In particular, these carbon nanoscrolls
are structurally made by continuous graphene Saracatinib purchase sheets rolled-up in a tube-like structure with a Lenvatinib molecular weight hollow core, resembling a multi-walled carbon nanotube . However, a number of morphologies are produced by this mechanical approach; in fact, the graphene monolayers, generated from the GNP exfoliation, can roll in different ways under the effect of the applied shear-friction force. Cylindrical and fusiform nanoscroll structures are usually found together with partially rolled, multi-rolled, and other irregularly shaped rolled structures. In addition, carbon nanoscrolls characterized by a significant length (few hundred microns) are not stereo-rigid and appear like a sort of hair since they are bended in different points by the presence of defects (narrowing) along their structure. Figure 2 OM, TEM, and SEM micrographs of the produced carbon nanoscrolls (from top to bottom). Cylindrical nanoscrolls
have very uniform diameters and tend to form bundles like carbon nanotubes because of π-π interactions (see the transmission electron microscopy (TEM) micrograph given in Figure 2). Typical lengths, L, of the produced cylindrical nanoscrolls range from 0.5 to 2.5 μm, and the diameter, D, Q-VD-Oph datasheet is ca. 100 nm. Consequently, each cylindrical nanoscroll should contain from two to eight inner layers, N = L / πD. In Additional file 1, a more precise calculation of the inner layer number is reported, considering an Archimedean spiral-type structure. Nanoscrolls containing only a few graphene layers result to be quite transparent (see the scanning electron microscopy (SEM) micrographs in Figure 2). However, for fusiform nanoscrolls, the number of layers is greater by a factor √2 compared to that for cylindrical nanoscrolls. For a length L = 2.5 μm, we have N = L√2 / πD (approximately 11). Both cylindrical and fusiform carbon nanoscrolls are hollow, and therefore, they might be of particular interest for many technological applications like hydrogen storage,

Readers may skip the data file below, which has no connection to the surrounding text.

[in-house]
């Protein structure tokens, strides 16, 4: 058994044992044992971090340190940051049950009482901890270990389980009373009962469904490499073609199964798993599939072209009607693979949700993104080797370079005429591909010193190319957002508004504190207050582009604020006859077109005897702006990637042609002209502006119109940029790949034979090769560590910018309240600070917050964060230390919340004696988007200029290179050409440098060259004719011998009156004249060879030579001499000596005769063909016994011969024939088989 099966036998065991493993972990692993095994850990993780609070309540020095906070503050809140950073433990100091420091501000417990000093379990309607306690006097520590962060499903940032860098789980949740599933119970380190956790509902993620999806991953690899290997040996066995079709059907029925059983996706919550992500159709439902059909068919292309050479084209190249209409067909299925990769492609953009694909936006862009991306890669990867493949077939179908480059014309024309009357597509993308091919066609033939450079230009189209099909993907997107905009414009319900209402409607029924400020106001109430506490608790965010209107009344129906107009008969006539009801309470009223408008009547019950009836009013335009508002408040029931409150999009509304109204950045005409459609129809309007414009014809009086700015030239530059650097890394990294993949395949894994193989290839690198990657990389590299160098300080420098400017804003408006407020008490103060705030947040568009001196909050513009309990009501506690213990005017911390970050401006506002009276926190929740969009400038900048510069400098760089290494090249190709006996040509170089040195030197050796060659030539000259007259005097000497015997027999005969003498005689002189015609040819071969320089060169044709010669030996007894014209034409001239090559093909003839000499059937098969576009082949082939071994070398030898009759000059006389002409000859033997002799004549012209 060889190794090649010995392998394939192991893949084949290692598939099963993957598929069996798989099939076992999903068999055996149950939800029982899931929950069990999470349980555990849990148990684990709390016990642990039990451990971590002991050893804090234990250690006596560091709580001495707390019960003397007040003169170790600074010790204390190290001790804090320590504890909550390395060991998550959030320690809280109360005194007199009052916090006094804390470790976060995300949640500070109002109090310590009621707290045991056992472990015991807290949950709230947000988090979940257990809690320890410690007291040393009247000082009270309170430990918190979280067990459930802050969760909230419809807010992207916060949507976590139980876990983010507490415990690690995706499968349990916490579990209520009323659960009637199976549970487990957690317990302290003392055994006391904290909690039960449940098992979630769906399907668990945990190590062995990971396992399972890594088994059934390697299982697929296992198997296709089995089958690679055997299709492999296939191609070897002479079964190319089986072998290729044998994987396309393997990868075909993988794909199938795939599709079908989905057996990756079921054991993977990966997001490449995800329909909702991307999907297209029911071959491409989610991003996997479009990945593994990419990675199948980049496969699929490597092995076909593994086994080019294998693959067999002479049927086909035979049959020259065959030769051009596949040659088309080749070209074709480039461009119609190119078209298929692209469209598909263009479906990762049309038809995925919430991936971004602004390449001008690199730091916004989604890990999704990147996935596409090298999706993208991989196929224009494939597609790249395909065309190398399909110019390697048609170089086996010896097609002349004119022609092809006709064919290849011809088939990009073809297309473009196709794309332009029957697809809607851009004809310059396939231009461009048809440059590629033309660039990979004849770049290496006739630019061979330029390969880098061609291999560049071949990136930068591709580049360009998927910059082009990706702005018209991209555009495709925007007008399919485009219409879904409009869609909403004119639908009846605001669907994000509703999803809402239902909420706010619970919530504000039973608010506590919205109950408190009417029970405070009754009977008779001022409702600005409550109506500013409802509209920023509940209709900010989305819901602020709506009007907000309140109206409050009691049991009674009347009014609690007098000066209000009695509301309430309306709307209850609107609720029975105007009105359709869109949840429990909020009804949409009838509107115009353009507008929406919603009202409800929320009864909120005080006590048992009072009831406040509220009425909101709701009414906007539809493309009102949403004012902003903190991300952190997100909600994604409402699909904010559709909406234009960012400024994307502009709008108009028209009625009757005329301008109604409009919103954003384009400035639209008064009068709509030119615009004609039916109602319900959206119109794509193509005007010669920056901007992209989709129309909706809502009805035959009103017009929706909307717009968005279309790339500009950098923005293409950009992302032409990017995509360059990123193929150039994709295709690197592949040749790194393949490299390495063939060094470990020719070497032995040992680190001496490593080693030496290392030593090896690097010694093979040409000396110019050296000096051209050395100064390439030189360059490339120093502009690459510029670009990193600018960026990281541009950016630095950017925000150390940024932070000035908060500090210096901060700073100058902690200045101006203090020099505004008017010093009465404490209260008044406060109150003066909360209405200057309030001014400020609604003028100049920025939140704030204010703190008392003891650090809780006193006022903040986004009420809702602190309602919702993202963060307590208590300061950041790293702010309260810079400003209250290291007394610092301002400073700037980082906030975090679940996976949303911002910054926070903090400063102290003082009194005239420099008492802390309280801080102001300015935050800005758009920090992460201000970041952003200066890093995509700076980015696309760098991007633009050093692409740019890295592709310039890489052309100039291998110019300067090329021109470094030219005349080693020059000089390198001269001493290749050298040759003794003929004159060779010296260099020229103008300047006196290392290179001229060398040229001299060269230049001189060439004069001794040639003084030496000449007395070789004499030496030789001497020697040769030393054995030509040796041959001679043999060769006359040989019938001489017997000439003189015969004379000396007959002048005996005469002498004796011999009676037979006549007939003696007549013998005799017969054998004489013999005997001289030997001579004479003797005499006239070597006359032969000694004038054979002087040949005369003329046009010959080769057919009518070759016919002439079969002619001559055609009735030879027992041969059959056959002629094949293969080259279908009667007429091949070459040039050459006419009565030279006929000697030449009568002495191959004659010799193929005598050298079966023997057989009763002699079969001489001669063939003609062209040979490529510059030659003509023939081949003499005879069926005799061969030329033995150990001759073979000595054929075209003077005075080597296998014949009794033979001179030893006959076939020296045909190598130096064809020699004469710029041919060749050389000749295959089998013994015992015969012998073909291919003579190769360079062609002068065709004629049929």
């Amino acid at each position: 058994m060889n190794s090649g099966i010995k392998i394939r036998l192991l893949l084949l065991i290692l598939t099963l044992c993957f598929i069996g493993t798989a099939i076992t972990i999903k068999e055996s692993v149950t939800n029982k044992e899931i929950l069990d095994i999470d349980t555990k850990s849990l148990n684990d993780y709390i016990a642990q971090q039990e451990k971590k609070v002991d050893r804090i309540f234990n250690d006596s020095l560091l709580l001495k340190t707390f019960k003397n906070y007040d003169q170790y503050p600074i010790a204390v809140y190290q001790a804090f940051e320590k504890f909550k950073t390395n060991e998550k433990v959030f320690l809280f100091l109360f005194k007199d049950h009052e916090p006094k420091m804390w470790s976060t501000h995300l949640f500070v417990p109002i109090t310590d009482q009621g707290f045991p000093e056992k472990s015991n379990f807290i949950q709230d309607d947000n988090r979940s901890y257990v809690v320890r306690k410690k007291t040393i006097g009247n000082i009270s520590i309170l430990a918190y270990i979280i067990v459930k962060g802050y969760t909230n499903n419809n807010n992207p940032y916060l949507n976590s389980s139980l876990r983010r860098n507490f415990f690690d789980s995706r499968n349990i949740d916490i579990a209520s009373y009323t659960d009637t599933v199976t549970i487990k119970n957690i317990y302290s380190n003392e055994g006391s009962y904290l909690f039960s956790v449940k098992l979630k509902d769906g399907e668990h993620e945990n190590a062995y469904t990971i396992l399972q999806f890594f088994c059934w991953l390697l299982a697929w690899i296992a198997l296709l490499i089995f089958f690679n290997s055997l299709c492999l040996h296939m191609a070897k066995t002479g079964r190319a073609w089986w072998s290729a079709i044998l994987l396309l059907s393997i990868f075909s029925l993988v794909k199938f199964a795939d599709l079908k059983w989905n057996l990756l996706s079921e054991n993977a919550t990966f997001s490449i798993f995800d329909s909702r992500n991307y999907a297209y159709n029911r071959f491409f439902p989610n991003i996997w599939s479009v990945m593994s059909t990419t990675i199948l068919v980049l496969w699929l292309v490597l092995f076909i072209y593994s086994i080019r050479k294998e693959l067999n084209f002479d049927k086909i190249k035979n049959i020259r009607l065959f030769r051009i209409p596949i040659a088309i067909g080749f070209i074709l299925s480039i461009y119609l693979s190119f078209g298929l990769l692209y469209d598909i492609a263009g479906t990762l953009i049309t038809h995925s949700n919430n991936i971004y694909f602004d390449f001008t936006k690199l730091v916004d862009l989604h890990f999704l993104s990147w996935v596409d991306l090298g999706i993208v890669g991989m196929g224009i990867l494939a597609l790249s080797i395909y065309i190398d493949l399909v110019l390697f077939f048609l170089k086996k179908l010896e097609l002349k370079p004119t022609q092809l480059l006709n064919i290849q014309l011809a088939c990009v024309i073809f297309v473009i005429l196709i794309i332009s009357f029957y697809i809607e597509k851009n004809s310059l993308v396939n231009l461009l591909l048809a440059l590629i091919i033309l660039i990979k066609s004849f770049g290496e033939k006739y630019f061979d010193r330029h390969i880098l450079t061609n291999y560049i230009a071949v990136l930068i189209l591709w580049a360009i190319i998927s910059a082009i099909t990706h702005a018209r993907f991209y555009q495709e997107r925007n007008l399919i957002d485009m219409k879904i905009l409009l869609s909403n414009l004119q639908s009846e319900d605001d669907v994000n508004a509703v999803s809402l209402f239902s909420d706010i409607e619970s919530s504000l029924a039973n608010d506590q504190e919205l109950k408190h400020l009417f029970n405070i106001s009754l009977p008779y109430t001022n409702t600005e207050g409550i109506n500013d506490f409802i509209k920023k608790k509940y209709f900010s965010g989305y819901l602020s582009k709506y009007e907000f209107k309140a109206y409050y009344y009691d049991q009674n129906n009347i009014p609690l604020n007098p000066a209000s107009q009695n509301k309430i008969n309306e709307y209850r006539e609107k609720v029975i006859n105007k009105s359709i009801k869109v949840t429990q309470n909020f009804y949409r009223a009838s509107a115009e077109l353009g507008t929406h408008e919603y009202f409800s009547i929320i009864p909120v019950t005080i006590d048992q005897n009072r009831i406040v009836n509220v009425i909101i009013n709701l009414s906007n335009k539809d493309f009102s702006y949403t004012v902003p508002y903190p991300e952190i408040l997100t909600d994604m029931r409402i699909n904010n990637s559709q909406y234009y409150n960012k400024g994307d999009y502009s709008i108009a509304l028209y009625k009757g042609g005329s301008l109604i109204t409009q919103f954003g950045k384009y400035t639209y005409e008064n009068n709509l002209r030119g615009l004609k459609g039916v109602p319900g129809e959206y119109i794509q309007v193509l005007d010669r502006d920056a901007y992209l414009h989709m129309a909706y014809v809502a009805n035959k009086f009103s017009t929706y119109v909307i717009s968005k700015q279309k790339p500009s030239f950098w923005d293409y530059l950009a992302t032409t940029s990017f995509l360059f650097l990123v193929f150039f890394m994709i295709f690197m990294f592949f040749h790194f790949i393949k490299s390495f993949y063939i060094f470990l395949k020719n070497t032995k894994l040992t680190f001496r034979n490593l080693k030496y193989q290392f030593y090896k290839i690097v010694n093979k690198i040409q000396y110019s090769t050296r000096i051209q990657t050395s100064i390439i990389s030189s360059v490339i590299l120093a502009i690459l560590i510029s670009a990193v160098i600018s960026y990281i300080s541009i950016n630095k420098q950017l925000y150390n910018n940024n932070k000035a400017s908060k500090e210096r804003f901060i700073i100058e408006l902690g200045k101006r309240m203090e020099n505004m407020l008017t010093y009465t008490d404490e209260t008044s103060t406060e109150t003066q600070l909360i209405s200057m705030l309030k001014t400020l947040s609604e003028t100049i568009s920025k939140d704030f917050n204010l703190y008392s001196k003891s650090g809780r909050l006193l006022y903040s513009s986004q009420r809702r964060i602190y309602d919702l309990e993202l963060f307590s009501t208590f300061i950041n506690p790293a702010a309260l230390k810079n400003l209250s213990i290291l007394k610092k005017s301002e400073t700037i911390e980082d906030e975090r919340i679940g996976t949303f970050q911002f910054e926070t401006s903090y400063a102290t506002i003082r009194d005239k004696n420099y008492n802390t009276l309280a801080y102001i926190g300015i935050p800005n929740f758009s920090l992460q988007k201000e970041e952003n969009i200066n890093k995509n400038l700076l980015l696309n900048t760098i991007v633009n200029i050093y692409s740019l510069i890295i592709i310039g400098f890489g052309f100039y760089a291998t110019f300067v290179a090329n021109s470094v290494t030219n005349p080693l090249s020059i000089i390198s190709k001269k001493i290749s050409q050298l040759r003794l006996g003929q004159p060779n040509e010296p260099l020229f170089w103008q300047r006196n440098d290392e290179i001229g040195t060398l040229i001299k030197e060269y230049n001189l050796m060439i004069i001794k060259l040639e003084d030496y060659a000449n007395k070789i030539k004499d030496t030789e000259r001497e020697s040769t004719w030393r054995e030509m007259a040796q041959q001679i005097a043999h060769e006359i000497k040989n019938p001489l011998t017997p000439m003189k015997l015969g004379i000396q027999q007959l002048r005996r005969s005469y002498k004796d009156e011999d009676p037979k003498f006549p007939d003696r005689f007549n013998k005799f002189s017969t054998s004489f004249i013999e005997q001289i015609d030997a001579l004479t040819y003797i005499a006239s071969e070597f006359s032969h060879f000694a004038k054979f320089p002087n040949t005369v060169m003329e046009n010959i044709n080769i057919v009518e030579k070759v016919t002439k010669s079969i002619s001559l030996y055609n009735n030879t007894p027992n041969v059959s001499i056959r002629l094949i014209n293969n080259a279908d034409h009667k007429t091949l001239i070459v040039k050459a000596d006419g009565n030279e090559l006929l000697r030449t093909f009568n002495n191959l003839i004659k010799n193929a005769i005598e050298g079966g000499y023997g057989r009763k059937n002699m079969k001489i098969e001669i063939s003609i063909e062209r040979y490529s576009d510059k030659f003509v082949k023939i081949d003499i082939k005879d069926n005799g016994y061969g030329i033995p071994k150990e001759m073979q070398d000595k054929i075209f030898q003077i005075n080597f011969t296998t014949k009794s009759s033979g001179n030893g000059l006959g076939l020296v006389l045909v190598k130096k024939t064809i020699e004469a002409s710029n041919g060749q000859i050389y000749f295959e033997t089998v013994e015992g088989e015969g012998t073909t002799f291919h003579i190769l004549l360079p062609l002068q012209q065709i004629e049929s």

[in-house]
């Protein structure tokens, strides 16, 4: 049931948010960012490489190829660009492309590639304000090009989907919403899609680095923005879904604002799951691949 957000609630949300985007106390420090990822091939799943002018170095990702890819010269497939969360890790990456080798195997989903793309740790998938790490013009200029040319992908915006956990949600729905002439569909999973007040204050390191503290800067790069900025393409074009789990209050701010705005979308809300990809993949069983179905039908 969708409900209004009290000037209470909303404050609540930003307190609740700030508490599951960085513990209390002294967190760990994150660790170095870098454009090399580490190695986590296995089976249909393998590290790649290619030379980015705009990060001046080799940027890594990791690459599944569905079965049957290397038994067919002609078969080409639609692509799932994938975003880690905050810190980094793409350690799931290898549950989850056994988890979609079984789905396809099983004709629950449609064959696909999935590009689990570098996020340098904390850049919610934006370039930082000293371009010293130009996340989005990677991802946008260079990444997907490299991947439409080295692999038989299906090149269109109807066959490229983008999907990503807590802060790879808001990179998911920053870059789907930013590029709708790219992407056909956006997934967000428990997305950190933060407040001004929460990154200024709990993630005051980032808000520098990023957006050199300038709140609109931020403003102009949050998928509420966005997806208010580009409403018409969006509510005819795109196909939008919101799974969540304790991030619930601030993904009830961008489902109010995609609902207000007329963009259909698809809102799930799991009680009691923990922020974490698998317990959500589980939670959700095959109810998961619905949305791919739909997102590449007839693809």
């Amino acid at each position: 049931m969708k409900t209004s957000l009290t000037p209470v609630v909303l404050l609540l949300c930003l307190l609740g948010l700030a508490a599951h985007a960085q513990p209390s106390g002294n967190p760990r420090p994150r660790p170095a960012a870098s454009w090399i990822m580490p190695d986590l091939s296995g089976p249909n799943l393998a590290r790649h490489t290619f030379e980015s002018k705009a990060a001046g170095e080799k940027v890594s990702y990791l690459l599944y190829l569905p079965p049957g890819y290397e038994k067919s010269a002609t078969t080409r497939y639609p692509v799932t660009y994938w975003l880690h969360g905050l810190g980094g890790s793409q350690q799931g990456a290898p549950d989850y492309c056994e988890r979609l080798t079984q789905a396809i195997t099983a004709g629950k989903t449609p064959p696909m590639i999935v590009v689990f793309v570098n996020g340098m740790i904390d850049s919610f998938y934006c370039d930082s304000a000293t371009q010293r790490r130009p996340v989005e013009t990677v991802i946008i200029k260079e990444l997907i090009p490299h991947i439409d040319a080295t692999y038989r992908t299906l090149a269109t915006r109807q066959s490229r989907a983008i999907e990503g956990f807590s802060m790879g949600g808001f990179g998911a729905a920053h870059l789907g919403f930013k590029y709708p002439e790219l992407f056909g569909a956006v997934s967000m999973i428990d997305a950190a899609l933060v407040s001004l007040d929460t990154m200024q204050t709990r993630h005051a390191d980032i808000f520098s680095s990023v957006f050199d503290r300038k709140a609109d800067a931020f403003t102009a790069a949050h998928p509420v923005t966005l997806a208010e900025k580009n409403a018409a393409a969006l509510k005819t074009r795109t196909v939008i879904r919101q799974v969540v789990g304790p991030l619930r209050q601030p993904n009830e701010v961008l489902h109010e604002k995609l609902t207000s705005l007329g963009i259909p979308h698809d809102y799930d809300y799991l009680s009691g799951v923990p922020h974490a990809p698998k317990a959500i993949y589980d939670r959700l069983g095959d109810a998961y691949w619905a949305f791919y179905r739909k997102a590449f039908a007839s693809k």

Adenosine triphosphate drug delivery, novel composite nanomaterial fabrication, etc. The produced CNSs have been characterized by micro-Raman spectroscopy (Horiba Jobin-Yvon TriAx monochromator (Kyoto, Japan), equipped with a liquid-nitrogen-cooled charge-coupled detector and a grating of 1,800 grooves/mm, which allows a final spectral resolution of 4 cm−1). Raman spectroscopy has been widely used as a fast, powerful, and nondestructive method for characterizing sp 2 carbon systems and can provide information about the defects of the structure. Results of the micro-Raman spectroscopy scattering measurements carried out on the CNSs fabricated by the shear-friction method are shown in Figure 3. The spectra were recorded under ambient condition using a He-Ne (632.8 nm) laser source. The laser light was focused to a 1- to 2-μm spot size on the samples under low-power irradiation to avoid additional heating effect during the measurement.